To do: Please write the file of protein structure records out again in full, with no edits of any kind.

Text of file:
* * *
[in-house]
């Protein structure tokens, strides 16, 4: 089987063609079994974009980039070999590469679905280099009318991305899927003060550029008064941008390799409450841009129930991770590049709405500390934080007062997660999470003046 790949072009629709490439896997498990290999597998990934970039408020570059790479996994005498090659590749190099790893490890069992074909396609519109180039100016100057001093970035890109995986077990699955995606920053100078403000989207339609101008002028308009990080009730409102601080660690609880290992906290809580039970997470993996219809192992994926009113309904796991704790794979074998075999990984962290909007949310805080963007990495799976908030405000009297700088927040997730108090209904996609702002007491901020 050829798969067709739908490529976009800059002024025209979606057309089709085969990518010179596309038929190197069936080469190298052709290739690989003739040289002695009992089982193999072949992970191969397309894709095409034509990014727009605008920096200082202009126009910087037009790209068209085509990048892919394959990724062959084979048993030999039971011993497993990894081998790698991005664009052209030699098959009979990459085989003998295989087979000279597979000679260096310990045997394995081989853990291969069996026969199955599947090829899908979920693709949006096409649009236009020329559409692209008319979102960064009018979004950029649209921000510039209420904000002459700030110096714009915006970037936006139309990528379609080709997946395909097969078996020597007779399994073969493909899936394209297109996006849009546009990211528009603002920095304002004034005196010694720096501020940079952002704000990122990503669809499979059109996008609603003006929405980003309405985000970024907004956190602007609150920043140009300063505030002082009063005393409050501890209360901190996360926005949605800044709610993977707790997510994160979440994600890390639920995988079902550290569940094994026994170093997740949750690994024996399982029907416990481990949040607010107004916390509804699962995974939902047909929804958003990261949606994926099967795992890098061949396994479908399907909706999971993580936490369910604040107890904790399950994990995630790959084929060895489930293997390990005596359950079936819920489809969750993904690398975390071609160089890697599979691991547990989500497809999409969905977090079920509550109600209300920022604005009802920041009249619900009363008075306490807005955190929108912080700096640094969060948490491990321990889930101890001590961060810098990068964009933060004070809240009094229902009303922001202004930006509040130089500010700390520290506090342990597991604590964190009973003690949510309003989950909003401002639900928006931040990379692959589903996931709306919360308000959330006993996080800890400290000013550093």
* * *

[in-house]
């Protein structure tokens, strides 16, 4: 089987063609079994974009980039070999590469679905280099009318991305899927003060550029008064941008390799409450841009129930991770590049709405500390934080007062997660999470003046 790949072009629709490439896997498990290999597998990934970039408020570059790479996994005498090659590749190099790893490890069992074909396609519109180039100016100057001093970035890109995986077990699955995606920053100078403000989207339609101008002028308009990080009730409102601080660690609880290992906290809580039970997470993996219809192992994926009113309904796991704790794979074998075999990984962290909007949310805080963007990495799976908030405000009297700088927040997730108090209904996609702002007491901020 050829798969067709739908490529976009800059002024025209979606057309089709085969990518010179596309038929190197069936080469190298052709290739690989003739040289002695009992089982193999072949992970191969397309894709095409034509990014727009605008920096200082202009126009910087037009790209068209085509990048892919394959990724062959084979048993030999039971011993497993990894081998790698991005664009052209030699098959009979990459085989003998295989087979000279597979000679260096310990045997394995081989853990291969069996026969199955599947090829899908979920693709949006096409649009236009020329559409692209008319979102960064009018979004950029649209921000510039209420904000002459700030110096714009915006970037936006139309990528379609080709997946395909097969078996020597007779399994073969493909899936394209297109996006849009546009990211528009603002920095304002004034005196010694720096501020940079952002704000990122990503669809499979059109996008609603003006929405980003309405985000970024907004956190602007609150920043140009300063505030002082009063005393409050501890209360901190996360926005949605800044709610993977707790997510994160979440994600890390639920995988079902550290569940094994026994170093997740949750690994024996399982029907416990481990949040607010107004916390509804699962995974939902047909929804958003990261949606994926099967795992890098061949396994479908399907909706999971993580936490369910604040107890904790399950994990995630790959084929060895489930293997390990005596359950079936819920489809969750993904690398975390071609160089890697599979691991547990989500497809999409969905977090079920509550109600209300920022604005009802920041009249619900009363008075306490807005955190929108912080700096640094969060948490491990321990889930101890001590961060810098990068964009933060004070809240009094229902009303922001202004930006509040130089500010700390520290506090342990597991604590964190009973003690949510309003989950909003401002639900928006931040990379692959589903996931709306919360308000959330006993996080800890400290000013550093």